Authors: Keith Laumer
Tags: #Science Fiction
"A most generous offer," Magnan said. "Frankly, I was astonished. I think perhaps we've judged the Groaci too harshly."
"I hear the Ministry of Youth has had a rough morning of it," Retief said. "And a lot of rumors are flying to the effect that Youth Groups are on the way out."
Magnan cleared this throat and shuffled papers. "I—ah—have explained to the press that last night's ah . . ."
"—affair was necessary in order to place the culprits in an untenable position. Of course, as to the destruction of the VIP vessel and the presumed death of the fellow, Slop—"
"The Fustians understand," Retief said. "Whonk wasn't kidding about ceremonial vengeance. Yith was lucky: he hadn't actually drawn blood. Then no amount of dickering would have saved him."
"The Groaci have been guilty of gross misuse of diplomatic privilege," Magnan said. "I think that a note—or perhaps an
: less formal . . ."
was bound for Groac," Retief said. "She was already in her transit orbit when she blew. The major fragments should arrive on schedule in a month or so. It should provide quite a meteorite display. I think that should be all the aid the Groaci's
will need to keep their tentacles off Fust."
"But diplomatic usage—"
"Then, too, the less that's put in writing, the less they can blame you for, if anything goes wrong."
"There's that, of course," Magnan said, his lips pursed. "Now you're thinking constructively, Retief. We may make a diplomat of you yet." He smiled expansively.
"Maybe. But I refuse to let it depress me." Retief stood up. "I'm taking a few weeks off . . . if you have no objections, Mr. Ambassador. My pal Whonk wants to show me an island down south where the fishing is good."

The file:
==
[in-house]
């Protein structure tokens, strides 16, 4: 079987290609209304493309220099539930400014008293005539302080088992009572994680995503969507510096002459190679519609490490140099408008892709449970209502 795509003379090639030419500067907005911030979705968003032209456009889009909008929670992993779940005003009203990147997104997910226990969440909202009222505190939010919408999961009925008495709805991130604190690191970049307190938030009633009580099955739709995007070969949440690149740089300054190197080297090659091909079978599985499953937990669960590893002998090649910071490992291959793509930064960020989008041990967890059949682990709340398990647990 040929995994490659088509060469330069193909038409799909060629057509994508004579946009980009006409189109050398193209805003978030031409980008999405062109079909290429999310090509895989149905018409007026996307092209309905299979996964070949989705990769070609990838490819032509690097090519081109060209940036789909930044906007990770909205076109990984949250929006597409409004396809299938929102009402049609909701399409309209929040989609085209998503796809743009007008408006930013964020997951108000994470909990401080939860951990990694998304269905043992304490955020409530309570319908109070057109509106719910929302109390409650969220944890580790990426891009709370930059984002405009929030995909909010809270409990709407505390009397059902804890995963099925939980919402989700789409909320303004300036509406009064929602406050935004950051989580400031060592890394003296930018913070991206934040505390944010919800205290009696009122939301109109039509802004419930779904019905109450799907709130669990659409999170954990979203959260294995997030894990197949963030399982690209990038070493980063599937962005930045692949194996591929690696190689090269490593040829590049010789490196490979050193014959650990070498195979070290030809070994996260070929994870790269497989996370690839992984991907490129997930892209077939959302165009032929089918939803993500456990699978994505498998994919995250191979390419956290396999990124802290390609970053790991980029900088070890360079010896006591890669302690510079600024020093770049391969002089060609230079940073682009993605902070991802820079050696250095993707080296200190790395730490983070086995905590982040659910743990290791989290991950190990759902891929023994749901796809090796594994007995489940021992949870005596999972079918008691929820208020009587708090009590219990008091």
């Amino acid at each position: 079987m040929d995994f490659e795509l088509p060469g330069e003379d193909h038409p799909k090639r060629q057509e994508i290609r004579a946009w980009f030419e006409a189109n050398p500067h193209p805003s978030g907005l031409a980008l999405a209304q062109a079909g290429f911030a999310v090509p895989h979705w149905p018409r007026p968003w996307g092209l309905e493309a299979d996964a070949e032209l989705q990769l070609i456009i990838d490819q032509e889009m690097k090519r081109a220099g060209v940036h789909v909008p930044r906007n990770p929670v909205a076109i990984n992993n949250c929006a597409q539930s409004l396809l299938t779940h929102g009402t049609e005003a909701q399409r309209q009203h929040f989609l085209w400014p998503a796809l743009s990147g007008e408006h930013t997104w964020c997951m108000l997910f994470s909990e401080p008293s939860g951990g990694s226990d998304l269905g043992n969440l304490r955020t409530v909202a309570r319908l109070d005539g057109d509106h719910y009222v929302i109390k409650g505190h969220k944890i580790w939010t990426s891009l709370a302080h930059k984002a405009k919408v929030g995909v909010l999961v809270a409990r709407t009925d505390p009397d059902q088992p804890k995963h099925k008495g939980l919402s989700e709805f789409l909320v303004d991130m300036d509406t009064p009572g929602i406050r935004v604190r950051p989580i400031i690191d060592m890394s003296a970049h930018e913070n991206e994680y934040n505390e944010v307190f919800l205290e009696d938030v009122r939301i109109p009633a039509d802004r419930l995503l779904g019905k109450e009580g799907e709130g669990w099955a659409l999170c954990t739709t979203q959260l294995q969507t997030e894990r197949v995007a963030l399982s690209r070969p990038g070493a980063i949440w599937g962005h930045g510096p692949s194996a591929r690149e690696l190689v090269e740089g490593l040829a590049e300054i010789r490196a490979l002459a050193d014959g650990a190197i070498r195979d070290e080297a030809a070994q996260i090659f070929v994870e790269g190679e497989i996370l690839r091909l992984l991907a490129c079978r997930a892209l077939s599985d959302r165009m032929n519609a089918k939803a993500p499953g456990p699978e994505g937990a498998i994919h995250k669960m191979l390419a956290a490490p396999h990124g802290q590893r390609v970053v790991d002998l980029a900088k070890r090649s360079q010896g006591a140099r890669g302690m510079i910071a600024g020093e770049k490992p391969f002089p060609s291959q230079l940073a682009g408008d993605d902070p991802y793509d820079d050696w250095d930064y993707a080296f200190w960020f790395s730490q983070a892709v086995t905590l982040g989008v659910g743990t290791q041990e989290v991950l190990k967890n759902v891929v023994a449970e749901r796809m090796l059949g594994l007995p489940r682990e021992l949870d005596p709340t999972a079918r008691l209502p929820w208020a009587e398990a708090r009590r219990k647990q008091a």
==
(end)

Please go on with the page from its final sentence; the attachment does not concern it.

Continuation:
"But there are some extremely important matters coming up," Magnan said. "We're planning to sponsor Senior Citizen Groups."
"Count me out. Groups give me an itch."
"Why, what an astonishing remark, Retief. After all, we diplomats are ourselves a group."
"Uh, huh," Retief said. "That's what I mean."
Magnan sat quietly, his mouth open, and watched as Retief stepped into the hall and closed the door gently behind him.
Keith Laumer is best known for his Retief stories. And, as has happened to many writers in history, he has become so identified with a single character that his other work has tended to languish in obscurity as the years go on.
Speaking for myself, I think that's very unfortunate. For all their entertaining character, the fact is that the Retief stories are by no means the best things Laumer ever wrote. They're not even the
things he ever wrote. I admit, again, that it's a matter of taste—but at least for my money there's more humor contained in his grim little story "In the Queue"
than there is in all the Retief stories put together.
In the next two volumes of this reissue series, we will be presenting a very different side of Keith Laumer. The second volume,
—which will appear in March of 2002—contains some of Laumer's best pure adventure stories. Two of his best novels will be in that volume—
—along with five other great stories: "A Trip to the City," "Once There Was a Giant," "The King of the City," "Hybrid" and "Combat Unit."
In the third volume, which I titled
The Lighter Side
, we will be reissuing the best of Laumer's "comic" stories. I put the term "comic" in quotation marks because Laumer's sense of humor often had a grim edge to it. The wit in the Retief stories is basically light-hearted—as it is in such stories as
The Great Time Machine Hoax
, a novel which will be included in the third volume. But in many of his stories, such as "In the Queue"
(which, depending on my mood, I often think is the single best thing Laumer ever wrote), the humor is contained within a very sharp-edged shell.
So stick around. At his best, Keith Laumer could tell a story in a way which was unique to himself in the history of science fiction. The Retief stories were just one aspect of his talent, and by no means the greatest.